democratic myth

Democrats then:

  • forcibly import poor people from the 3rd world to support the economy, feed clothe and house them to control them. 
  • use gun control to disarm black people
  • advocate for eugenics to control populations of undesirables
  • establish a permanent income tax 
  • use sedition laws to punish people who do not support WW1

Democrats now:

  • advocate forcibly importing poor people from the 3rd world to support the economy, giving them welfare so that they vote for Democrats. 
  • advocate for gun control to save the children disarm black people 
  • advocate for abortion on demand especially for poor, WoC. 
  • advocate for higher taxes 
  • threaten administration officials with treason for not wanting WW3 with Russia

Also Democrats now:

lol didn’t you take 4th grade history? the parties switched. 

anonymous asked:

Can you tell me anything about the supposed switch of platforms between the dems and republicans in the 60s?

Yes! Both I and others have written on it before.

This is from a previous post. The switch is a myth and democrats are still operating on the same old racist roots.

Woodrow Wilson, democrat president, supported the KKK and helped revive it by popularizing KKK revisionist film Birth of a Nation.

Blacks began voting blue in 1936 in the proposal of the New Deal, not because they aligned with democrat party values but for political expediency.

“I’ll have them niggers voting democrat for the next 200 years.” - Lyndon B. Johnson, democrat president.

Democrats continuously filibustered the Civil Rights Act of 1964 and it was passed in spite of democrats, not by democrats.

Democrats voted 61% and Republicans 24% against the Voting Rights Act of 1965, which passed 333-85. The Senate passed with the support of 94 percent of the Republican caucus and 73 percent of the Democratic caucus.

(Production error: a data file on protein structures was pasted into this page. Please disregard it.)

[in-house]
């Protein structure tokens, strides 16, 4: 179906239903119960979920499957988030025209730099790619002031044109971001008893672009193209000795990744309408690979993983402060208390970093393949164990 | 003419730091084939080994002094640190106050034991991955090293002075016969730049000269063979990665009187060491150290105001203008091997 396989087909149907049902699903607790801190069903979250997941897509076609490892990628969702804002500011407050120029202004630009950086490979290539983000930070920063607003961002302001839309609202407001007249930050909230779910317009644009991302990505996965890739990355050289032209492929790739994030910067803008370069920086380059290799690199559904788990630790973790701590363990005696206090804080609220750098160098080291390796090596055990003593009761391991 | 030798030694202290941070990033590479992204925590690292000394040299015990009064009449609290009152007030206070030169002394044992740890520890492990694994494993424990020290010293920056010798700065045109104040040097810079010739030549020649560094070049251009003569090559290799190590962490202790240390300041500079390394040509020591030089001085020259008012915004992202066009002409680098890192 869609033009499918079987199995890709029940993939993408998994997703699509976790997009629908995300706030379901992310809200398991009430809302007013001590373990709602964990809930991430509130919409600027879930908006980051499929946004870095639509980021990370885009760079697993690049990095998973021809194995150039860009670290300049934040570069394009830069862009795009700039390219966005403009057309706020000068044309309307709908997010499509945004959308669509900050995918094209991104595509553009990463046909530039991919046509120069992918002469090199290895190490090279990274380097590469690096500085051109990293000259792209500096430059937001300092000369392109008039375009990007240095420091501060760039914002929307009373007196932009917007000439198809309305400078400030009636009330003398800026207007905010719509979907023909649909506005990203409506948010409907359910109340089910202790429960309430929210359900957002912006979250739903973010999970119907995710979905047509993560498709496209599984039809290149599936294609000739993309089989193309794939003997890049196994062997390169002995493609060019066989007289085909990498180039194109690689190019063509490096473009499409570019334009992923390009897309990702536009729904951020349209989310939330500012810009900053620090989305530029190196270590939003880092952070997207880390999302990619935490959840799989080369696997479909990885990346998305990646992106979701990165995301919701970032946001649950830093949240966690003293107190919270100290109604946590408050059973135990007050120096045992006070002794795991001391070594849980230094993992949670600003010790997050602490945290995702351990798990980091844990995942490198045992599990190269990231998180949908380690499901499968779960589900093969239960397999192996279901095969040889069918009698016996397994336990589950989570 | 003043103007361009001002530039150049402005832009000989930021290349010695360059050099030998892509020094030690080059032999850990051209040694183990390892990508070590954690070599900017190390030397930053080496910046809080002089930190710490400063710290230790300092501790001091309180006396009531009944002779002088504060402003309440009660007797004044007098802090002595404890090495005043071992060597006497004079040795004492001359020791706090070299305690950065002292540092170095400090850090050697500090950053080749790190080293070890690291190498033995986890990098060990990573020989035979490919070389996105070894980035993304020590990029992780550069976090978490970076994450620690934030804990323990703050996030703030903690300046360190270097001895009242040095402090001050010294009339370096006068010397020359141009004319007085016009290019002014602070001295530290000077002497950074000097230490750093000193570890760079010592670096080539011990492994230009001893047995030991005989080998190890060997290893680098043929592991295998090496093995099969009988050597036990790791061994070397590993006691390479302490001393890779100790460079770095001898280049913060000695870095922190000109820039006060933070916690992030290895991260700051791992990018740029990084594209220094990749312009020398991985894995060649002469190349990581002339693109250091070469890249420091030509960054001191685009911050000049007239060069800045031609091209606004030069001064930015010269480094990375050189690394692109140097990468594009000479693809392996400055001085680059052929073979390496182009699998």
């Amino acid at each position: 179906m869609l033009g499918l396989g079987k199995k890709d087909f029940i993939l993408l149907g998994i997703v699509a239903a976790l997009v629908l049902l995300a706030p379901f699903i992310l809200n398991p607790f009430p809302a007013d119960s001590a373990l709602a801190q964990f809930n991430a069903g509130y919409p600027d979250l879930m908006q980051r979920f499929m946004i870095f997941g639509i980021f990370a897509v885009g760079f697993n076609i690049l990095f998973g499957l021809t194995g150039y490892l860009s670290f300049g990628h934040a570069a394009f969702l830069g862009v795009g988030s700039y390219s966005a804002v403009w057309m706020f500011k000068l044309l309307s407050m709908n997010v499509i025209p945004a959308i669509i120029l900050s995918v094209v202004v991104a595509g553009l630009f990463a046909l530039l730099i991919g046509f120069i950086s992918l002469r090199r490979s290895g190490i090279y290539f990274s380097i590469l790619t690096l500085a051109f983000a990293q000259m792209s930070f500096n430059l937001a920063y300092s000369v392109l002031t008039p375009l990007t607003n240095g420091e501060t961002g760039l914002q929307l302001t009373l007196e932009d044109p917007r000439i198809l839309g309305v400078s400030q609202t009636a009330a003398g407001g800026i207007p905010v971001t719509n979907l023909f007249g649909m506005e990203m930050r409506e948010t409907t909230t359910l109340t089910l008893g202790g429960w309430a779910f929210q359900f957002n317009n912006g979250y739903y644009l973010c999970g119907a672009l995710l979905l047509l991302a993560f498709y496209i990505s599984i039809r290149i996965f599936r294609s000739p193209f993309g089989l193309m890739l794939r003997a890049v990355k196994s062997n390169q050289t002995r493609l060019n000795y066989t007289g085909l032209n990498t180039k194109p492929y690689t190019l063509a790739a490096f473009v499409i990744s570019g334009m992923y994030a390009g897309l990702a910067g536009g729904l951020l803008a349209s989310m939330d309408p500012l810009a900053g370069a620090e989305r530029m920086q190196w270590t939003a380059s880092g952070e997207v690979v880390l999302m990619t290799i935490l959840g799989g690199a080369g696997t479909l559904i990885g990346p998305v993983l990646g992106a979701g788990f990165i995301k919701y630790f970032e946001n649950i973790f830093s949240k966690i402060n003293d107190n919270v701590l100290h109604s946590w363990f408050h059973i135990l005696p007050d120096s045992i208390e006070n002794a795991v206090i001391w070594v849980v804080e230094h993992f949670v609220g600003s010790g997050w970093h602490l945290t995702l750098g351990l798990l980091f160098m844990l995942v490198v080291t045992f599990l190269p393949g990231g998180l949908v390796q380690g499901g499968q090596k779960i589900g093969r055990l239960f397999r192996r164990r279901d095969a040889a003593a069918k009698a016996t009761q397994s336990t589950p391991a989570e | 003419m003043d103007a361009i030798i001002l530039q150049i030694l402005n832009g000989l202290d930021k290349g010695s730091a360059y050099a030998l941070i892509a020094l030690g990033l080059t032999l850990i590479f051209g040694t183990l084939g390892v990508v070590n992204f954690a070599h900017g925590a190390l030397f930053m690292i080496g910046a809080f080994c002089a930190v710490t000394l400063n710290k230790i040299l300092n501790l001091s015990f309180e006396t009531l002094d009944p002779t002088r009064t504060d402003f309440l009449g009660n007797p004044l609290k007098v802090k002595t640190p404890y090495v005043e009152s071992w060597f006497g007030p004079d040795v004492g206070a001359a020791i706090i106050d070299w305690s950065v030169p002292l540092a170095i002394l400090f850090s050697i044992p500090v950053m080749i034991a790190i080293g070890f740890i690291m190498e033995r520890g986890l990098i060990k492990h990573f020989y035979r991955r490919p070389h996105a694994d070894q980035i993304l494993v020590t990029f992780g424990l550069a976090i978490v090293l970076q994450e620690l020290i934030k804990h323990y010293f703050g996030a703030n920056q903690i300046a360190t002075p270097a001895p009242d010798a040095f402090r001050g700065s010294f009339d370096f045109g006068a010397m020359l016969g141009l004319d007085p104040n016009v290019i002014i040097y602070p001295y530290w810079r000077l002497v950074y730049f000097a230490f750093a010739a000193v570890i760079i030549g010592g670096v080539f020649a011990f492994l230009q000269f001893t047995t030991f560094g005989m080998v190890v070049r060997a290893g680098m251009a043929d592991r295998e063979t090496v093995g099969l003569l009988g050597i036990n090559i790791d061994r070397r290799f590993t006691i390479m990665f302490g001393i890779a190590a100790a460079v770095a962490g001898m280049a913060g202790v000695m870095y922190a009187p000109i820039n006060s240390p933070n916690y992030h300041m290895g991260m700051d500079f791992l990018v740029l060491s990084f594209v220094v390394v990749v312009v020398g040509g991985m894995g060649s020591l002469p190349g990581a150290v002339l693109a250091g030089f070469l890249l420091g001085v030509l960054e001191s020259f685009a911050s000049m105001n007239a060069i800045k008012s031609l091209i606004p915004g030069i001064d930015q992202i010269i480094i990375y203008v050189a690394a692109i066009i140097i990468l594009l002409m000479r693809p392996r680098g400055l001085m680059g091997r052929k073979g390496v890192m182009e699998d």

From the National Review:

The Democrats have been sedulously rewriting history for decades. Their preferred version pretends that all the Democratic racists and segregationists left their party and became Republicans starting in the 1960s. How convenient. If it were true that the South began to turn Republican due to Lyndon Johnson’s passage of the Civil Rights Act, you would expect that the Deep South, the states most associated with racism, would have been the first to move. That’s not what happened. The first southern states to trend Republican were on the periphery: North Carolina, Virginia, Texas, Tennessee, and Florida. (George Wallace lost these voters in his 1968 bid.) The voters who first migrated to the Republican party were suburban, prosperous New South types. The more Republican the South has become, the less racist.

From Liberty Voice:

All but the redoubtable Senator Robert Byrd of West Virginia, the Southern Democrat who managed to stay Democrat for well over 40 years; despite all the mythical ship-jumping which is supposed to have occurred. All of the modern liberal Democrats who adored him, like Bill Clinton, Barrack Obama and Al Gore, must not have been told Byrd was a Grand Klegal in the KKK before he ran for the Senate as a Democrat. Byrd was a celebrated member of the Democrat party up til his death, in 2010. So it is not as if the discussion of his affiliations is somehow ancient history.

rendzina  asked:

Why do we still use the electoral college? Why don't we just use the popular vote?

The electoral college is provided for in our Constitution, so in order to eliminate it, we’d need a constitutional amendment – and in order to do that, we’d need a two-thirds vote of both the House and the Senate. And then after that, 38 of the 50 states would have to ratify that amendment. 

A little bit of history into why this system even exists: in 1787, when leaders were drafting the U.S. constitution, the No. 1 thing they were worried about was giving too much power to the biggest states with the highest populations. There were only 13 states back then, but you can see this even now — a state like California has more people living in it than a state like Rhode Island, but they both are awarded electors in the electoral college to even out this imbalance. (We answered more questions about the electoral college here.) 

As our reporter Aaron Blake writes here, a couple different people have tried to propose eliminating the electoral college in the past. Sen. Alben Barkley in 1934 and Sen. Birch Bayh in 1966, and some state efforts have popped up in the last decade. 

Read more here: